Gov. Sam Brownback Ends LGBT Protections For Kansas State Workers & It's Exactly As Bad As It Sounds
In a surprising move Tuesday, Kansas Governor Sam Brownback (R) opened LGBT and transgender employees in state agencies up to discrimination, dismissal and harassment on the job by rescinding an executive order that offered them workplace protections. Issued in 2007 by then-Gov. Kathleen Sebelius (D), the executive order banned agencies directly under Kansas’ control from discriminating in its hiring and employment practices and mandated that the agencies create anti-harassment protocol. Now that Brownback has removed the employment protections, many employees who identified themselves as LGBT in their workplaces have been placed in precarious positions overnight.
In place of the previous order, the Kansas governor, who faced a tough reelection campaign in 2014, issued another executive order that effectively provides employment protections to all state employees on the basis of race, color, gender, religion, national origin, ancestry or age. The new order deliberately excluded sexual orientation or gender identity.
Explaining his decision, Brownback claimed that the provision of equal rights and protections to the LGBT community should be a legislative decision rather than an executive one. (This, of course, ignores the long-standing tradition of executive orders that later become codified by state legislatures into the statutory law.)
In a statement, Brownback said:
For LGBT advocates, however, the question is not whether or not gay or transgender individuals should become a special, protected class, but whether or not they can enjoy the equal rights and status of their heterosexual and cisgender neighbors.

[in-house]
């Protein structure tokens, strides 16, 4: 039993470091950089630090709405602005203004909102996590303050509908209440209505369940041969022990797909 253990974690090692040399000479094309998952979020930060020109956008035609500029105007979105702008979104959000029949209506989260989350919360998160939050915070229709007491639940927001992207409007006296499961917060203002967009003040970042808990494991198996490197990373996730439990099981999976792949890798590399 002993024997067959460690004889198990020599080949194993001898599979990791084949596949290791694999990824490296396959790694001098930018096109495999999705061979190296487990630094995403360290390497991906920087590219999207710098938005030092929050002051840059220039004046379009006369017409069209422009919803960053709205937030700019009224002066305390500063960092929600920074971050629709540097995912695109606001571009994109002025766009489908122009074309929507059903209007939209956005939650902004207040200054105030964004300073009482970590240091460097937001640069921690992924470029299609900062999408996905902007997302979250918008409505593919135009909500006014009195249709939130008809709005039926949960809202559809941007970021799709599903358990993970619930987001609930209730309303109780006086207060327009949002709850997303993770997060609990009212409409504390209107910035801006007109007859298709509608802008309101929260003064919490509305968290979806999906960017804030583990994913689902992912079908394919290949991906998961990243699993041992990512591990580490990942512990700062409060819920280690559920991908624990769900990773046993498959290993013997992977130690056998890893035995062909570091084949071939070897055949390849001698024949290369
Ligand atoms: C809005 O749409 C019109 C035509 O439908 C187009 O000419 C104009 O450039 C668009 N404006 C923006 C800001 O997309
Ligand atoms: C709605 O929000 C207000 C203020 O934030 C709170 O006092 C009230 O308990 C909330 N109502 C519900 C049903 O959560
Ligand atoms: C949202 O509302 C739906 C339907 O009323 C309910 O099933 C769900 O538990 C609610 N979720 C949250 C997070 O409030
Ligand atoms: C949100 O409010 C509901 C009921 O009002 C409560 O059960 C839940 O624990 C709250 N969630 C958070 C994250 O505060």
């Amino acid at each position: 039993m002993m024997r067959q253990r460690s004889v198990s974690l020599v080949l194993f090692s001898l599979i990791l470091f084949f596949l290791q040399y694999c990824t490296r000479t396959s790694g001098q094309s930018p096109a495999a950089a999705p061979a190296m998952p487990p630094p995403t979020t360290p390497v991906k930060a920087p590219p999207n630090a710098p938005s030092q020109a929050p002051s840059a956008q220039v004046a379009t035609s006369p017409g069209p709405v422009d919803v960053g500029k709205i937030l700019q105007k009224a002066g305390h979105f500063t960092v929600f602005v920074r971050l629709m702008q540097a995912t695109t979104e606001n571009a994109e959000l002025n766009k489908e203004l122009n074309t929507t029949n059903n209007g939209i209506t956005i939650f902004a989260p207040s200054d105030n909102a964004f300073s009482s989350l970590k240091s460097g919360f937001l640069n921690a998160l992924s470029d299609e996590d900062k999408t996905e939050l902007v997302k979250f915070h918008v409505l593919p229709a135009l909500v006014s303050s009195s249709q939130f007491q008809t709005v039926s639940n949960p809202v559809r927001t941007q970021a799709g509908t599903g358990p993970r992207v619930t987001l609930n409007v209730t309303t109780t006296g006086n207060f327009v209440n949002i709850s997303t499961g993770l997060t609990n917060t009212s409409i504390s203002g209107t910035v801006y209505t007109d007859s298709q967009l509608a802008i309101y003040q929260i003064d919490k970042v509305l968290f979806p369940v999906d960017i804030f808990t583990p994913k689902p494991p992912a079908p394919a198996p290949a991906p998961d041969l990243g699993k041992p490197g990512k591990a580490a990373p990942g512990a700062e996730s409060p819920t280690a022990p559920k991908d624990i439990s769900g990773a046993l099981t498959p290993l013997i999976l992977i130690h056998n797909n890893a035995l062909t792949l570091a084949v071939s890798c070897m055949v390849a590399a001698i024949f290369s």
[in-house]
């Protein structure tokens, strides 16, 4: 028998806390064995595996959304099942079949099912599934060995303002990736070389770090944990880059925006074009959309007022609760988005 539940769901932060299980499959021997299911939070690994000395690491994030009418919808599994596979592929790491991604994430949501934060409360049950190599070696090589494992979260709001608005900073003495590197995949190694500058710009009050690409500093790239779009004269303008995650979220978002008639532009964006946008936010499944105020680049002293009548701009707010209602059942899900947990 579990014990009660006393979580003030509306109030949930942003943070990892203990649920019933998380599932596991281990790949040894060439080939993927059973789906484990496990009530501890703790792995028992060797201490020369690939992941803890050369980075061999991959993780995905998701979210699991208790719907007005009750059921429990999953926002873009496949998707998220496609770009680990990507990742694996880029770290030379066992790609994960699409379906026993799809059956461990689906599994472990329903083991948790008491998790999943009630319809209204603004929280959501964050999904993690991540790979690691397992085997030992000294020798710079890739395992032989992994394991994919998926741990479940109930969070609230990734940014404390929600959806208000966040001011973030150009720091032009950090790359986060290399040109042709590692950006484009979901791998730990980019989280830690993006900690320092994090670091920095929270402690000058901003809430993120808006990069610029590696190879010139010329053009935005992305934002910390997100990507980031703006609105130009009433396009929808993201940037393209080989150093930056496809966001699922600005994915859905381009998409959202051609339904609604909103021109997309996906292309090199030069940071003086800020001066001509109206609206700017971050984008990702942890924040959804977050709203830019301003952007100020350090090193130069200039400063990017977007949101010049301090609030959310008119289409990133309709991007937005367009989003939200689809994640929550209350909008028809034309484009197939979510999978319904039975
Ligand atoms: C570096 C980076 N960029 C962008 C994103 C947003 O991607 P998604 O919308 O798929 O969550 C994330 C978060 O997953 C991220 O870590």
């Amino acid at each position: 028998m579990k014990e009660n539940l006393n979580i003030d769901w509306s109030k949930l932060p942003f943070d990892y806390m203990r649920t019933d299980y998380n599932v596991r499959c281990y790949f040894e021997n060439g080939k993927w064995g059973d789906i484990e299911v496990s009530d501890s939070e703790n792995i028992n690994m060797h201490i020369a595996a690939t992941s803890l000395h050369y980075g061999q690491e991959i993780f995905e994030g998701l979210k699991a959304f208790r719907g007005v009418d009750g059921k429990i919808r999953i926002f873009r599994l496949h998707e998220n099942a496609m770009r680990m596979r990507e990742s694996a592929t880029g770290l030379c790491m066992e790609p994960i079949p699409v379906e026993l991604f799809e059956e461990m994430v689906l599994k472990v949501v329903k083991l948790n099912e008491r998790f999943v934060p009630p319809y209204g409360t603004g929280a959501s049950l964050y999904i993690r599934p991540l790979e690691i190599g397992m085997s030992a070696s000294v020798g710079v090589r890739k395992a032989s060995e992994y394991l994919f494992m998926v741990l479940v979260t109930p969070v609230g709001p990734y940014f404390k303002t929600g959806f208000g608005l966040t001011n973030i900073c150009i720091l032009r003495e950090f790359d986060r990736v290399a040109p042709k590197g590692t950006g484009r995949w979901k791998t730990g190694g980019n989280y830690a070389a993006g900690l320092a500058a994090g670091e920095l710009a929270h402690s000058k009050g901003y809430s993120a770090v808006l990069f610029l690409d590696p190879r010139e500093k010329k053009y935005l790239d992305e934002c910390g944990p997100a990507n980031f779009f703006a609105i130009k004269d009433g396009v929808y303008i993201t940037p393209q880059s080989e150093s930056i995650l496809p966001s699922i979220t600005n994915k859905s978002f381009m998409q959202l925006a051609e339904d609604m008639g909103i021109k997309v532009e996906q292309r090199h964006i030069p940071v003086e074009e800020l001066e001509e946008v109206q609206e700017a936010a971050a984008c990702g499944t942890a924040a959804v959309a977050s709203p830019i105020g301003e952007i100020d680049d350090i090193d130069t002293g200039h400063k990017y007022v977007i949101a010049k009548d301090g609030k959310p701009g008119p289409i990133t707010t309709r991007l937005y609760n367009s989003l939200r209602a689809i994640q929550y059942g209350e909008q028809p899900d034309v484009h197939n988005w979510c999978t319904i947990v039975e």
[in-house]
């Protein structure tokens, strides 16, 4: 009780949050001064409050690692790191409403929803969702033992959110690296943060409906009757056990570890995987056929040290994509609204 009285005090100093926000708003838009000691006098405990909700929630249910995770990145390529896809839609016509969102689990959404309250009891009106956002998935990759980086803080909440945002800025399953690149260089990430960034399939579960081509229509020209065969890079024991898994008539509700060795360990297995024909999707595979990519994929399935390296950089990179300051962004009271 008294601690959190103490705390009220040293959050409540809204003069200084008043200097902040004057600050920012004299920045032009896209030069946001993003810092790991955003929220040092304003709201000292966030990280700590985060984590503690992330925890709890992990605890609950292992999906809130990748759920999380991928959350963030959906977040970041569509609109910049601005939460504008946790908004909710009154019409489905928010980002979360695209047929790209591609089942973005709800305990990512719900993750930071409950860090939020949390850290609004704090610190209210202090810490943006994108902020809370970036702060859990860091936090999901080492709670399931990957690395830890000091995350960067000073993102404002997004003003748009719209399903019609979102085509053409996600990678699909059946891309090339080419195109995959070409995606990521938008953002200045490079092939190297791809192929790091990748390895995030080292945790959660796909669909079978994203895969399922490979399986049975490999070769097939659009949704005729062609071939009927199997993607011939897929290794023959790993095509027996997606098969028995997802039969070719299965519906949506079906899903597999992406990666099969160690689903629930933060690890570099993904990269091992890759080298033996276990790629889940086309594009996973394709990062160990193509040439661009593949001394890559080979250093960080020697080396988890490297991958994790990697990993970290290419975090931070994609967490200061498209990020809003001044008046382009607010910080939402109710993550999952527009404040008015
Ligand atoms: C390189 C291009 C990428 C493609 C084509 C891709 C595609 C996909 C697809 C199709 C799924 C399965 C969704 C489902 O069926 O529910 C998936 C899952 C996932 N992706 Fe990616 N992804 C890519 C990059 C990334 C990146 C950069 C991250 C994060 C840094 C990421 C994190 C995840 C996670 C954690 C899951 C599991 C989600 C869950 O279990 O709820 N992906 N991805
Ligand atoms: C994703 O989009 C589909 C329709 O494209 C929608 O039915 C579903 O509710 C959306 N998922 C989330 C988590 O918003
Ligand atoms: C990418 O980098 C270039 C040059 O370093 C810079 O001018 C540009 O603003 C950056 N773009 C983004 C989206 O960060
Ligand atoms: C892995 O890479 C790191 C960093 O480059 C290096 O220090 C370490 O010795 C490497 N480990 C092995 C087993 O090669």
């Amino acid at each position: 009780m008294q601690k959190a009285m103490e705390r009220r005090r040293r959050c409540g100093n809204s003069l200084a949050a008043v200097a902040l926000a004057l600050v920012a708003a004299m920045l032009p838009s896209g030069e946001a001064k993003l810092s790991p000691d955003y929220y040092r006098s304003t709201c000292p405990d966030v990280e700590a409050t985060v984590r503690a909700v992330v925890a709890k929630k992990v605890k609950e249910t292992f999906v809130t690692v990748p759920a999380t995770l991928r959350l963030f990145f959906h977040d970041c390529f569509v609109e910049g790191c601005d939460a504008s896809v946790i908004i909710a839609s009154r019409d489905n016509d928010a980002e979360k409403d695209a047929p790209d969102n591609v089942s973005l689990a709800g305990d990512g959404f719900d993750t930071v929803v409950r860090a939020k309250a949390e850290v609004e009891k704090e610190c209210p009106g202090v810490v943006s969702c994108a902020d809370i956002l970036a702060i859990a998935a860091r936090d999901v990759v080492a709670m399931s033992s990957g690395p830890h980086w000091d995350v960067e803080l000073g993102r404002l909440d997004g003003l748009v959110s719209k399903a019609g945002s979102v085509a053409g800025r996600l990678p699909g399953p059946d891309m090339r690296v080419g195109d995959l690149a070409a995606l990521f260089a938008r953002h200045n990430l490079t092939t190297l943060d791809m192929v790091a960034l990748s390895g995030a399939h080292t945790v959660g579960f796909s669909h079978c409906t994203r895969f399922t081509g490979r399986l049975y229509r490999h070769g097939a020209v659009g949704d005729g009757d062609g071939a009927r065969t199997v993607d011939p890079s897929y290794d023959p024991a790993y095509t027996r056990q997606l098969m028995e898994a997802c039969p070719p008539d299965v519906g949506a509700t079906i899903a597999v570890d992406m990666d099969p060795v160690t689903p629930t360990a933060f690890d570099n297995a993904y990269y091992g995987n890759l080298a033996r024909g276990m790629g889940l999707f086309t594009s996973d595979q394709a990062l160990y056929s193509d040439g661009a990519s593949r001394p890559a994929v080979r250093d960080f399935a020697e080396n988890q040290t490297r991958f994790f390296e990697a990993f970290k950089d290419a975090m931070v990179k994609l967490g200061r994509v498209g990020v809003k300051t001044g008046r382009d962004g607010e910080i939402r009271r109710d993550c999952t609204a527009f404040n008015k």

Brownback’s decision represents a significant step backwards for progressive advocates. Without warning, LGBT or transgender individuals employed by state government have lost vital protections in their workplace – protections enjoyed by other vulnerable communities like women, people of color and differently abled individuals.
As Doug Bonney, the Kansas legal director of ACLU, told The Los Angeles Times, “This executive order was the only thing in Kansas protecting those people."
Thomas Witt, the executive director of Equality Kansas, issued a statement decrying Brownback’s decision as a political maneuver in the face of the bevy of court decisions supporting gay marriage that has swept the nation over the past year:
While Brownback might be aiming to score political points by demonstrating his anti-gay credentials for the GOP base — he is also a staunch supporter of the state’s ban of same-sex marriage — removing employment protections from individuals who already fear and face down harassment and prejudice in their workspaces is no simple matter. People could lose their jobs. And those who don’t will still have to get up each day and go into offices where they are not respected because of whom they love. They now know that they can be fired at any point, simply because someone in their office is prejudiced against LGBT or transgender individuals, and the law will offer them no protections.
Sorry, Brownback seems to be telling the LGBT community, better luck next time.
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